In November, TEDxPhilly brought together some of our city’s brightest urbanists and performers for a day full of urban inspiration and ideas about The City. As promised, I’m sharing some of my favorite talks here on Eyes on the Street. For this Friday’s installment: Inquirer architecture critic, Inga Saffron who explains – with a dash of skyscraper yoga – why Philly should let go of its skyscraper aspirations, in favor of creating density through mid-rise buildings and high-quality public spaces.
Inga Saffron thinks Philadelphians shouldn’t be losing any sleep because the American Commerce Center didn’t get built during the boom years. While skyscrapers may capture our imaginations, and be seen by some as saviors in the crusade against sprawl, they’re not the only way to build a better city.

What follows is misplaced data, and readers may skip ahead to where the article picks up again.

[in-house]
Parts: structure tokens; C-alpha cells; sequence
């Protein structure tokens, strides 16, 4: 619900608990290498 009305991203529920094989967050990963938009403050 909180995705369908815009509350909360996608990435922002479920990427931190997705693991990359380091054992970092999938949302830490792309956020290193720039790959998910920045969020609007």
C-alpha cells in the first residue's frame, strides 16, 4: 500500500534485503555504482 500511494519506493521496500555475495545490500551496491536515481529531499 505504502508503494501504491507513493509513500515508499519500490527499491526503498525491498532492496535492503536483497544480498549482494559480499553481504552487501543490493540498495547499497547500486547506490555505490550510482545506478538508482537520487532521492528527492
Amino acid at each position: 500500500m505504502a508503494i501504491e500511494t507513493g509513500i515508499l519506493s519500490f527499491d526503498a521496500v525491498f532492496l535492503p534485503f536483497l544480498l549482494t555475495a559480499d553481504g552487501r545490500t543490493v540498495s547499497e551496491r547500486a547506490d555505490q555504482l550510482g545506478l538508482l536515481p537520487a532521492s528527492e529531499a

“It’s time that we let go of our skyscraper fantasies and concentrate instead on making our mature city a better place to live,” Saffron said. “Instead of focusing on the grand vision, we need to make the grand adjustment.”
In part, the economics are no longer there to build skyscrapers in cities like Philadelphia. So what would that grand adjustment look like? Think more mid-rise and rowhouse-scale developments, and concentrated public investments in park space, transit, and pedestrian and bike infrastructure.
“We need to stop measuring our worth by skyscrapers and megaprojects, and judge ourselves on the quality of our public spaces. We have to stop treating them as a frill that we pay for with leftover change,” Saffron said. “The best way to build density in Philadelphia: build the amenities that make people want to live here.”